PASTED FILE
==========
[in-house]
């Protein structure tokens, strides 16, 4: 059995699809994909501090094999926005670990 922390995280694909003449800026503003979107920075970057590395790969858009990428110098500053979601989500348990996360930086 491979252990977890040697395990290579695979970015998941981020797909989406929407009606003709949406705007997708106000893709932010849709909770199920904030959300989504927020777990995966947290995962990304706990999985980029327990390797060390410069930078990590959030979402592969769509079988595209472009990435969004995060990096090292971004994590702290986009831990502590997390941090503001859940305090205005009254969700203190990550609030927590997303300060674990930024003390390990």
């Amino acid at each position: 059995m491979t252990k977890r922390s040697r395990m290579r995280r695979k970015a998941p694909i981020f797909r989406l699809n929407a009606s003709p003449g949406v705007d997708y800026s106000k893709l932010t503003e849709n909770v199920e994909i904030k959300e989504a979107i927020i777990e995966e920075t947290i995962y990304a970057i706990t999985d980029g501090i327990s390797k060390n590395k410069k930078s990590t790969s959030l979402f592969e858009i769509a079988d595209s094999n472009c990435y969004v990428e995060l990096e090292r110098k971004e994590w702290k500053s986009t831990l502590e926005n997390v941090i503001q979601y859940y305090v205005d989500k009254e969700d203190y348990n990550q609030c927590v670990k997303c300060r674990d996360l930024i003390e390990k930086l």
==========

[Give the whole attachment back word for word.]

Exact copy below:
[in-house]
């Protein structure tokens, strides 16, 4: 059995699809994909501090094999926005670990 922390995280694909003449800026503003979107920075970057590395790969858009990428110098500053979601989500348990996360930086 491979252990977890040697395990290579695979970015998941981020797909989406929407009606003709949406705007997708106000893709932010849709909770199920904030959300989504927020777990995966947290995962990304706990999985980029327990390797060390410069930078990590959030979402592969769509079988595209472009990435969004995060990096090292971004994590702290986009831990502590997390941090503001859940305090205005009254969700203190990550609030927590997303300060674990930024003390390990």
């Amino acid at each position: 059995m491979t252990k977890r922390s040697r395990m290579r995280r695979k970015a998941p694909i981020f797909r989406l699809n929407a009606s003709p003449g949406v705007d997708y800026s106000k893709l932010t503003e849709n909770v199920e994909i904030k959300e989504a979107i927020i777990e995966e920075t947290i995962y990304a970057i706990t999985d980029g501090i327990s390797k060390n590395k410069k930078s990590t790969s959030l979402f592969e858009i769509a079988d595209s094999n472009c990435y969004v990428e995060l990096e090292r110098k971004e994590w702290k500053s986009t831990l502590e926005n997390v941090i503001q979601y859940y305090v205005d989500k009254e969700d203190y348990n990550q609030c927590v670990k997303c300060r674990d996360l930024i003390e390990k930086l």